I said I wanted to put more effort into sharing some of my better dinners with you – so here’s the first one I’m actually shooting with my Nikon, properly. I resent this process slightly, as my dinner gets cold, and who wants cold dinner?! But it’s pretty and worth shooting.
One of my newest cookbooks is Sean Brock’s Heritage. South Eastern American (Lowcountry) food produced with great sensitivity to farmer relationships, local traditions, and absolute seasonality. His restaurant Husk won best new restaurant in America in 2011. His menus are known to change multiple times per day, in keeping with what’s available right now, something unique to the industry. Sean now owns multiple restaurants in Charleston and Nashville, grows his own heirloom (and endangered) crops such as “Jimmy Red” corn, rice peas, and different types of farro, and is even known for raising his own pigs. Sean is one of very few chefs in the western world who are this well connected to their foods’ source, local relationships, and real cooking and preserving traditions. I’m glad to have my hands on his book, as his food is as inspiring and beautiful as it is downhome and unpretentious.
This is what we’re referring to when we say “real food” or “comfort food”. Comfort food to me isn’t mac’n’cheese or loaded potato skins, and it isn’t greasy, sloppy or overindulgent (ie: gluttonous). Comfort food is that which is grown nearby, therefor rich in the flavors that are missing from crosscountry-shipped grocery store foodstuffs, and recipes that are many generations passed down.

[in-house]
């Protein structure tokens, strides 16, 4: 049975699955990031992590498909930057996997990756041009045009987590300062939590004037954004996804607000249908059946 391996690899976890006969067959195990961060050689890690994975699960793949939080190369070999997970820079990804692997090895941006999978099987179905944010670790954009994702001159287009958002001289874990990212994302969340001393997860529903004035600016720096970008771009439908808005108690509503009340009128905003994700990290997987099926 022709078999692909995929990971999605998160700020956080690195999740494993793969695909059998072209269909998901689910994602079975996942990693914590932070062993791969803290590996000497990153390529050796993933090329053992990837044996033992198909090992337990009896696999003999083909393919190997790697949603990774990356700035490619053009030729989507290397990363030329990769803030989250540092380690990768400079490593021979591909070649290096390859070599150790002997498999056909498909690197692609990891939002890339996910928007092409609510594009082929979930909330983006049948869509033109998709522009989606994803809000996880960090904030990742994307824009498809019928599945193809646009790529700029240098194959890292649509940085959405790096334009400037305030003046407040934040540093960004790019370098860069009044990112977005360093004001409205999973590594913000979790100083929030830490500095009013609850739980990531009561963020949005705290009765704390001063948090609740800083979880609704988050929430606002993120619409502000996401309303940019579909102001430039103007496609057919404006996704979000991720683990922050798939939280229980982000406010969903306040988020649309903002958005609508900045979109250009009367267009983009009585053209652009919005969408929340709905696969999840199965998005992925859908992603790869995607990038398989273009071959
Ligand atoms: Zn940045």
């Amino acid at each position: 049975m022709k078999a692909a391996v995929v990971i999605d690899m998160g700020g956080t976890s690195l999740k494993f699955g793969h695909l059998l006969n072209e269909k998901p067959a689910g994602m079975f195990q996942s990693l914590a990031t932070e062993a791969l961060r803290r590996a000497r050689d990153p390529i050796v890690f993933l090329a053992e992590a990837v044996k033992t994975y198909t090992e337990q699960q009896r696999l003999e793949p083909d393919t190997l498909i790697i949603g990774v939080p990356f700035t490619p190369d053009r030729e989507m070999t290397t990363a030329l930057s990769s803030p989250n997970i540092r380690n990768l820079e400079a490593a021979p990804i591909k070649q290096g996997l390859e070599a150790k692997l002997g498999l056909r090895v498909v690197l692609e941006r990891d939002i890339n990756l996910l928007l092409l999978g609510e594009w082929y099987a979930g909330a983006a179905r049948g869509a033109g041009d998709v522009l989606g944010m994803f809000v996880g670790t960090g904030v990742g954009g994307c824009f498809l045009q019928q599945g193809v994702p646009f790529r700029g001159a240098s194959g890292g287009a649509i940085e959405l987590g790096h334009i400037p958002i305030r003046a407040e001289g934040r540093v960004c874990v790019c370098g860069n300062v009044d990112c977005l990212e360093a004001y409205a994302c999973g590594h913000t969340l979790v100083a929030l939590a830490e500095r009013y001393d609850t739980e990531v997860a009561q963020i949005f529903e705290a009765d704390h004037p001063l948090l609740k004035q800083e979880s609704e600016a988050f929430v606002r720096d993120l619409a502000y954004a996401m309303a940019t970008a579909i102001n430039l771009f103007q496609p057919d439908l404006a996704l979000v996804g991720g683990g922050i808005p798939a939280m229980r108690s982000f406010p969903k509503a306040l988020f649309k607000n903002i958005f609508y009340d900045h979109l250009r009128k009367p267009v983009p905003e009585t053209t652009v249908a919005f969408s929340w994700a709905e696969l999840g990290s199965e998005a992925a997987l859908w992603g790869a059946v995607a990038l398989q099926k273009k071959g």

As someone who grew up in a small farm town I can tell you for certain – that old Uncle George’s peas, carrots and corn are otherworldly in comparison to supermarket version. And the pork and beef raised up the valley by Farmer What’shisface has a richness and depth of flavour you can’t compare anything else to. Food you grow yourself has flavour before texture, while most mass produced food lends texture before you notice flavour. Think about it next time you’re in the produce aisle choosing between the single jumbo carrot and the small bunch of skinny ones with tops still on.
Food that has a story and is grown and prepared with real love…
That is comfort food.
Tonight I made a version of Sean’s sweet corn and goat cheese soup, and topped it off with grilled beef striploin and some shiitake mushrooms. Like I said – it was cold when I ate it, but now you get to enjoy this nice photo! So you’re welcome!
Quick Version of Sweet Corn + Goat Cheese Soup: (slightly altered)
1 L vegetable stock
4 ears of fresh corn, kernels sliced off and reserved
100 g goat cheese
3 sprigs fresh thyme
pinch salt, freshly cracked pepper
-Shave the kernels of corn from the husks, reserving for later. Bring the stock to a simmer with the herbs, and using a box grater – grate the milky juices from the corn cobs into the stock, then cut the cobs in half and toss them in too. Simmer for 30 minutes, then strain.
-Add the corn kernels and goat cheese, cook for 4-5 minutes, then transfer to a blender and blend 3-5 minutes until completely smooth. Adjust seasoning with salt and pepper.
-Serve with a handful of sauteed shiitake mushrooms, and grilled beef striploin steak, medium rare.
-Take photos quickly and try to eat before cold! Ha!
Ciao for now folks